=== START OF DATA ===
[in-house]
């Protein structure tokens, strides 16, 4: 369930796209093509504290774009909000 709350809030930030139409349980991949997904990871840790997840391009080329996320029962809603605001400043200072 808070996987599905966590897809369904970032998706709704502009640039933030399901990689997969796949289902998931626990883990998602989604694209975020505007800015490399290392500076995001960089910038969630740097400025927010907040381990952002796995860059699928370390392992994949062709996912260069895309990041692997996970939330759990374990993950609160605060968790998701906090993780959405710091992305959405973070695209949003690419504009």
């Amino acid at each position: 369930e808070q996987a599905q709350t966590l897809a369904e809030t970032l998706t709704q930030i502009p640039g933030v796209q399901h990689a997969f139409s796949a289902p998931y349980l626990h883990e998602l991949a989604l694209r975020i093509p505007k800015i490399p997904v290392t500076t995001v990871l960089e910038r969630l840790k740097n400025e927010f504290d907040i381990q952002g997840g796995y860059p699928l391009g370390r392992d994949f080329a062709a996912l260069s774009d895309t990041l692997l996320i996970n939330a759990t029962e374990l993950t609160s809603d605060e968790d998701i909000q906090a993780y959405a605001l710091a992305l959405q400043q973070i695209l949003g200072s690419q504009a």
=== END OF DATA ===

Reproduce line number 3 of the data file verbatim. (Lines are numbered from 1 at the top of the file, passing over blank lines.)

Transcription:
């Amino acid at each position: 369930e808070q996987a599905q709350t966590l897809a369904e809030t970032l998706t709704q930030i502009p640039g933030v796209q399901h990689a997969f139409s796949a289902p998931y349980l626990h883990e998602l991949a989604l694209r975020i093509p505007k800015i490399p997904v290392t500076t995001v990871l960089e910038r969630l840790k740097n400025e927010f504290d907040i381990q952002g997840g796995y860059p699928l391009g370390r392992d994949f080329a062709a996912l260069s774009d895309t990041l692997l996320i996970n939330a759990t029962e374990l993950t609160s809603d605060e968790d998701i909000q906090a993780y959405a605001l710091a992305l959405q400043q973070i695209l949003g200072s690419q504009a």